Ah, so many mes.
So many chapters I only titled.
So many branches that never blossomed, because I ran wildly in the other direction.
I love this life I do have, this chapter I am writing- the one with the twin girls and the brilliant miracle baby, and the musical husband and the crazy dog and the wild uncertainty.
But the uncertainty is scary too. Things are uncertain, because I don’t know what tomorrow will look like. I can look back in time, and see all the chapters unwritten, all the paths not taken- but I cannot look forward.
I can see I am at a fork in the road, I can tell the professor me is in the rearview mirror, but I don’t know what she looks like next.
I do know I love my three girls. I am excited for possibilities. I am hopeful.
But I am almost as uncertain as when I wasn’t sure if I’d survive five years, or even three, and it’s scary. To be clear, I'm not afraid of dying soon anymore, so it's a bit of stretch to say I'm almost as uncertain as then, but it does feel like these are familiar threads- familiar not-knowings, familiar impossibility, familiar wobble, familiar fear.
When I had cancer, the future became a foreign language I wasn't allowed to speak. For months and years afterwards, I would only speak of the future with my cancer friends, and tentatively at that. They were the only people to whom I would make future promises, and the only people with whom I'd share future dreams- only they could understand a statement about the future tinged with "unless I die," and actually understand I really meant, "unless I die" as a discrete possibility.
And here I sit, six months from five years since diagnosis. A milestone (even though I can hear the oncologists reminding me my risk of cancer killing me won't go down until ten years and even then, only a bit). I have learned to speak the language of the future again. But it's no longer my native language. They took it out of me, that native language, and when I tried to learn it again my cancer-accent was thick. I cannot un-know cancer. I know what it feels like to know I might die. I know what it feels like to watch my cancer-friends die- it feels unbelievably unfair. I know what it feels like to lose the promising, shiny career ascension because you're puking your guts out and watching your hair swirl down the bathtub drain.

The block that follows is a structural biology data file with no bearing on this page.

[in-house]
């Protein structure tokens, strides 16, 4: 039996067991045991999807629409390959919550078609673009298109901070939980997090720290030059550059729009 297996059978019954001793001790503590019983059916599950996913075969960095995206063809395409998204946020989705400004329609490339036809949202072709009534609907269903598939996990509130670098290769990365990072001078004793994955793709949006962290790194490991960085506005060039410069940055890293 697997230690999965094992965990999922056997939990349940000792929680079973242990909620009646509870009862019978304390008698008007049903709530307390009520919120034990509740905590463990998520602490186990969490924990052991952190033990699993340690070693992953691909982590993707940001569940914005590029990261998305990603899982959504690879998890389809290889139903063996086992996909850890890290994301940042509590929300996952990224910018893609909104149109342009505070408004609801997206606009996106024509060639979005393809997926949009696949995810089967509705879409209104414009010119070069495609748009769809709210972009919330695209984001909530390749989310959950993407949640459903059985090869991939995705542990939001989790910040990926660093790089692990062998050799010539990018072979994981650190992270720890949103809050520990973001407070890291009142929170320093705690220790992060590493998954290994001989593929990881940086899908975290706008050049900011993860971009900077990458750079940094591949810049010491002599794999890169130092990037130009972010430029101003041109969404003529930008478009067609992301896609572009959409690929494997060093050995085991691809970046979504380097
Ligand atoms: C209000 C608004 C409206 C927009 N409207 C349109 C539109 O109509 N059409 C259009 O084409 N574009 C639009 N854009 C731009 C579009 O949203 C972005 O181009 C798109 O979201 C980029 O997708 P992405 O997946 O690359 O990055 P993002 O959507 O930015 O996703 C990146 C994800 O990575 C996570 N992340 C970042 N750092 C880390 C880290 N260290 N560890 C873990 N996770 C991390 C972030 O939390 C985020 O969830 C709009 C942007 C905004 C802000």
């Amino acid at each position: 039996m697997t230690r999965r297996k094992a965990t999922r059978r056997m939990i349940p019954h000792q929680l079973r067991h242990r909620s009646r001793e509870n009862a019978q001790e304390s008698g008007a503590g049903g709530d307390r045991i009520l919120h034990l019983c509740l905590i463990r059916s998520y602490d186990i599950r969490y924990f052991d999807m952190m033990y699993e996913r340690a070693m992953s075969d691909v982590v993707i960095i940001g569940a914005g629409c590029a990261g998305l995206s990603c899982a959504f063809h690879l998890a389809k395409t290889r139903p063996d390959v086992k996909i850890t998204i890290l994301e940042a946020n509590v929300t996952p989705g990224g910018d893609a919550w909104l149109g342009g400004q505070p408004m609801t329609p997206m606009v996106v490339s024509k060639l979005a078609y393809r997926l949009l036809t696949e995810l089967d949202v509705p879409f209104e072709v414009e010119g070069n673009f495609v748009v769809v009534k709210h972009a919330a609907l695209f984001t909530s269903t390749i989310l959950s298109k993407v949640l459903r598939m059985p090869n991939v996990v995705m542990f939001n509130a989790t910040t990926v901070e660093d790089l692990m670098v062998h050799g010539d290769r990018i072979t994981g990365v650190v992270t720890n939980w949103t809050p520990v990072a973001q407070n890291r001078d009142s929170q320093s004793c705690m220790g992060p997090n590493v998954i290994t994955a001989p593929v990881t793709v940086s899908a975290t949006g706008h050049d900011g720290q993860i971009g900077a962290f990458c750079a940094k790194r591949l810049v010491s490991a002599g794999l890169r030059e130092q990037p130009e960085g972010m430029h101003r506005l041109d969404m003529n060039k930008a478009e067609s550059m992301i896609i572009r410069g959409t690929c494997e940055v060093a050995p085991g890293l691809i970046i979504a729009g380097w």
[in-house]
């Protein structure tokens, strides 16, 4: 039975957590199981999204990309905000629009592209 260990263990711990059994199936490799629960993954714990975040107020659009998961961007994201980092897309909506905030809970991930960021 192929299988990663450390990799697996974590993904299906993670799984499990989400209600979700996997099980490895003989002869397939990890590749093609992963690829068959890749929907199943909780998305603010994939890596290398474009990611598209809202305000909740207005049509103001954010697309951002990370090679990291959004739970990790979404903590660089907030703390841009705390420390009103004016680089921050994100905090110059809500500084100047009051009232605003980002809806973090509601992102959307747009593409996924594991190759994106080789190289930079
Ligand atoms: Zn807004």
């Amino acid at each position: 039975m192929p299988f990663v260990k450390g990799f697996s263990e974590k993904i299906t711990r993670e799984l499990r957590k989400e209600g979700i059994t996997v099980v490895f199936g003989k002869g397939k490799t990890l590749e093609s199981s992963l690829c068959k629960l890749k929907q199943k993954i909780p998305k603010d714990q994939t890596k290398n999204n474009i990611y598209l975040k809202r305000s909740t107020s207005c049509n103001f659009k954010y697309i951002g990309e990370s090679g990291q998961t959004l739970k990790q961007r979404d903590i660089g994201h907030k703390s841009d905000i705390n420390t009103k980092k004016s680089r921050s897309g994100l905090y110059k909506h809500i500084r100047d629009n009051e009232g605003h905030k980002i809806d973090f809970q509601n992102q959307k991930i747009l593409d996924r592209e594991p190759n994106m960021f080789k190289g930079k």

But... I can't get the other lives back, the ones I would have written if cancer hadn't intervened- the ones I was writing when I found the lump, when I got the biopsy results, when I started the treatment that saved me but made me feel like I was dying in order to keep me alive.
There is only forward. After cancer. I hate that. But it's true.
I don’t yet know who will be written next, or even the title of the next chapter.
And so I sit here, in this leather rocking chair I picked out for the twins nursery before they were born, only to later favor the hand-me-down, mismatched glider that is much less sexy. I sit here, and I wonder at all the mes that exist inside of me, or outside of me, or in some other version of me, and I wonder who I will become.
Chelsey is a digital storyteller, geek, mama, researcher and yogi. She loves to make things and her favorite food is artichokes.